The focus on mentoring, sponsoring and coaching women is wonderful, it builds healthy resilience, provides a sense of community and provides many tools to manage what can be a tough workplace; but women don’t need fixing.
A massive blind spot to unlocking the value of inclusion is in engaging and educating operators and frontline leaders. As employers, we need to meet them where they are at and help them build an understanding of how to lead and support women, providing them with the tools for success.
To build understanding, compassion and empathy, we need to have courage to listen to authentic and vulnerable stories from within organisations, or seek help from others (organisations or individuals) who deeply understand the resources workplace. Sharing these stories, and seeking help, opens the door and shines a light on a different perspective. This openness allows leaders and colleagues to feel, see and be involved in the transformation to a more inclusive workplace. There are incredible men out there who took the time to teach me much of what I know about mining, and we can create more of those people who are pillars of shining light. Discomfort is where the most significant progress can be made.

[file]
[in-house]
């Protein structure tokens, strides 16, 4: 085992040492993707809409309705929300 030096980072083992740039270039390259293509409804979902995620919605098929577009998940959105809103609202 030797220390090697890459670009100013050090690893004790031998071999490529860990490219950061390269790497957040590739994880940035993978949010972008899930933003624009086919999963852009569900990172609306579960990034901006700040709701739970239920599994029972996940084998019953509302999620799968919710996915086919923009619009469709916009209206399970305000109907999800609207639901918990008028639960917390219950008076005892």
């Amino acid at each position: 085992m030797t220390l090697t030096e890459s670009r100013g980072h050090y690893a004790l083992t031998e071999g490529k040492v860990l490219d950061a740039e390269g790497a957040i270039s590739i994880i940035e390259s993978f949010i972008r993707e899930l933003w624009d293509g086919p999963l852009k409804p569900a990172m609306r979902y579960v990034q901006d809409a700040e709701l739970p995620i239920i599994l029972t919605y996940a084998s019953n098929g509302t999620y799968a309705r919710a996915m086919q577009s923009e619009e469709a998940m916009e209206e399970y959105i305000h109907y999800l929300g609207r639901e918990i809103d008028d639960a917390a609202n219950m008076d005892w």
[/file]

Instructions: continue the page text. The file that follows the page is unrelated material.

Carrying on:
Underground can feel like the last frontier for female inclusion. I created Shesfreetobe to help organisations understand how to break down all those small barriers through workplace design assessments, better policy and education, so their workplace can successfully retain women. This was echoed by the recent AusIMM Women in Mining Survey, with facilities and childcare being front and centre (the 2021 summary report noted that ‘amenities and travel support are improving, but there is room for improvement on health services and childcare.’)
But the linchpin is the power of words and stories for leaders and colleagues on the ground who create the feel of a place, face-to-face with women working in mining every day. To gift them with these tools achieves success from all those small moments that matter.